Learn The Nature Of Client Side And Server Side In WordPress

Published on September 1 2014

Learn The Nature Of Client Side And Server Side In WordPress

WordPress is a vast arena and digging deep into its aspects expects you to invest a great deal of time and efforts. If you're new to the world of WordPress and are inclined on understanding the ins and outs of the CMS, the first and foremost thing you need to understand is the basic difference between the client-side and server side languages, processes and coding environments. This blog is going to help you with the same. Here, I've covered crucial details that will help you understand the unique role played by client side as well as server side languages used in WordPress.

Jargon you must be familiar with
Before striking the right chord with WordPress, it becomes mandatory for you to acquaint yourself with a few pieces of terminology as mentioned below:

User: this term refers to the person who's inclined on viewing and interacting with webpages via an internet-enabled device such as computer or a smartphone.

Client: this refers to the user's internet browser that's running on his/her device

Server: this refers to the computer(this could be anywhere in the world) where the website under focus is being hosted.

Local: this refers to the environment of the user's device.

Remote: this refers to the environment of the server.

Core WordPress Programming Languages & their individual role

PHP- Considered as the backbone of WordPress, most of the WP software packages, themes and plugins are written in this language.

CSS- As a styling language, CSS allows you to indulge in HTML style in a more flexible and repetitive manner.

MySQL- This is the programming language that structures all WordPress databases. You'll need MySQL queries for communicating with the MySQL database. A majority of WordPress developers are also into the habit of using pre-made PHP functions for writing SQL queries directly.

JavaScript- As a multipurpose programming language, JavaScript is being used for making webpages more interactive and dynamic.

Learn The Nature Of Client Side And Server Side In WordPress

So, how does a web page load in WordPress?

Step 1- The browser asks the server to give back the requested webpage. The URL entered by you tells the client about the site you want to view along with the page/page you want to view on the same. Using a convoluted process, your web browser sends a request called HTTP request to the server where the site is stored. The HTTP request is basically the language computers use for transferring webpages to each other.

Learn The Nature Of Client Side And Server Side In WordPress

Step 2- Initial PHP processing

On receiving the client's HTTP request, server does some initial PHP processing. Moreover, the server also interprets the client's HTTP request for understanding what the client is exactly asking for. The voluminous PHP code written in WordPress is mainly inclined to turn HTTP requests into different types of webpages.

Step 3- Using MySQL queries for retrieving post contents

As the third step, WordPress uses MySQL queries for retrieving post contents and other information stores in the database. MySQL database usually resides on the same server as the one used for the WordPress site, but it can't be accessed without MySQL queries. With MySQL queries, PHP scripts are able to receive the desired database information.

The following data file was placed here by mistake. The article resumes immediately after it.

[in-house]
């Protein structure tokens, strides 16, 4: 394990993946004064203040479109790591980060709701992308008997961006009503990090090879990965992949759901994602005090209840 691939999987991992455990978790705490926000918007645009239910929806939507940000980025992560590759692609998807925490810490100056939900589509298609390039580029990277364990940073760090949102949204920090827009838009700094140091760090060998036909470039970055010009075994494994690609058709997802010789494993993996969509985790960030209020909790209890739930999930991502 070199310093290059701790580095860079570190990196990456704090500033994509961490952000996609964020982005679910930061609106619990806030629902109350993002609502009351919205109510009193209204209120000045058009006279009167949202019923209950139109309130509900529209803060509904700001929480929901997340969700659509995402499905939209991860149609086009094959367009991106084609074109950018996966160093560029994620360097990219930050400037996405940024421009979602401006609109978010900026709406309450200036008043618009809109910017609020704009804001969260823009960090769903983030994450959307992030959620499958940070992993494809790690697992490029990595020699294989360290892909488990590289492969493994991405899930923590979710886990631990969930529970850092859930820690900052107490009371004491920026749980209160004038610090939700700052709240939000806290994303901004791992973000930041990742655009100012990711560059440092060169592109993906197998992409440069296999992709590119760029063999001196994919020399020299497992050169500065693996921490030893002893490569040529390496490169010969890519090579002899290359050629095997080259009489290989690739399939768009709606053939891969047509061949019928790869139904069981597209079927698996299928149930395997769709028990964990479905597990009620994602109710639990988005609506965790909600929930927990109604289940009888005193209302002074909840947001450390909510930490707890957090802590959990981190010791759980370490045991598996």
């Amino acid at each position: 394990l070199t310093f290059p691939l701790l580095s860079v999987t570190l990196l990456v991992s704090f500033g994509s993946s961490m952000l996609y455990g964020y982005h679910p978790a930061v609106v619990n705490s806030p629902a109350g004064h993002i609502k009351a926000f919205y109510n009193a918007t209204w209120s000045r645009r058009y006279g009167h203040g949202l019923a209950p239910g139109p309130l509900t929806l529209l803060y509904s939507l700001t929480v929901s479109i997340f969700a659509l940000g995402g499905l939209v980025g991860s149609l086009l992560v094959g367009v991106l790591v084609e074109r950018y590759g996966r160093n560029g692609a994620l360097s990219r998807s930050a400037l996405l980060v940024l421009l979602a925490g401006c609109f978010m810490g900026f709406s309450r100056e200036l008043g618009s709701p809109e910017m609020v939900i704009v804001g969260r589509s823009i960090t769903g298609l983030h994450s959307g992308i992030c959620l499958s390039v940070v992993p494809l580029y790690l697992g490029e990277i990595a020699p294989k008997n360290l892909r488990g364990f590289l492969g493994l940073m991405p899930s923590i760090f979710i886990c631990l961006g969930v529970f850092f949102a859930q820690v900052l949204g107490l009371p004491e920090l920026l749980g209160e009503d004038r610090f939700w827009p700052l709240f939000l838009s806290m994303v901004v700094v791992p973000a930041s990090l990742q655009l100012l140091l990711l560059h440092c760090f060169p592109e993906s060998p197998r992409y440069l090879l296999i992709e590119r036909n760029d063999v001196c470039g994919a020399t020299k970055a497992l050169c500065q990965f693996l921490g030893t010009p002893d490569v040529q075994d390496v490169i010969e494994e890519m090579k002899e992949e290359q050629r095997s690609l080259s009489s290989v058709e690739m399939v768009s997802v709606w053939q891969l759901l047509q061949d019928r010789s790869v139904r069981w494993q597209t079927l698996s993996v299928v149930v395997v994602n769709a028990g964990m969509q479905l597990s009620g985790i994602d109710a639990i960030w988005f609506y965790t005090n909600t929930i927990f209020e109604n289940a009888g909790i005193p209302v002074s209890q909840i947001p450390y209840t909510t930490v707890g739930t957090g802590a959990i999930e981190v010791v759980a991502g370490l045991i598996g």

Step 4- Advanced PHP Processing

This is done in order to generate an HTML Page. Here, PHP is being used for processing the retrieved post data into pure HTML Markup. Post its journey to the MySQL database, WordPress becomes familiar with what PHP template to use. There's a usage of theme templates, plugins and other WordPress PHP codebase for processing the retrieved post data into HTML markup.

Learn The Nature Of Client Side And Server Side In WordPress

Step 5- Receiving HTTP Response

After having made its journey to the database and getting fed the resulting posts via PHP files, the server is ready to send the clean HTML document back to your web browser. This is being done using a response written in HTTP, the same language in which the request was being sent.

Step 6- Building the HTTP response into a web page

Once the client(browser) has got the HTML containing the HTTP response, it starts building the result into a webpage. For a majority of websites, browser will require additional resources such as CSS stylesheets, image files, sound files, JavaScript files and web fonts.

So, which of the aforementioned steps represent server-side and which ones represent client-side?

While the steps 2 through 5 represent the server-side, the steps 1,6 and 7 belong to the client side. Well, server-side refers to the environment wherein the server goes through a set of processes wherein it tries to serve a page back to the client(browser) who has requested it. On the other hand, client side refers to the environment that exists once the server has sent back the necessary resources. In all, HTML, CSS and JavaScript/jQuery all represent the client-side.

Wrapping Up

So, that was all about the client-side and server-side in WordPress. I'm sure the details furnished here would've helped you take a closer look at the WordPress coding environments. And it will help you be sure about the migration side, or you can simply hire Wordpress migration service of a reliable company.

Written by Ben Wilson

Repost 0
Comment on this post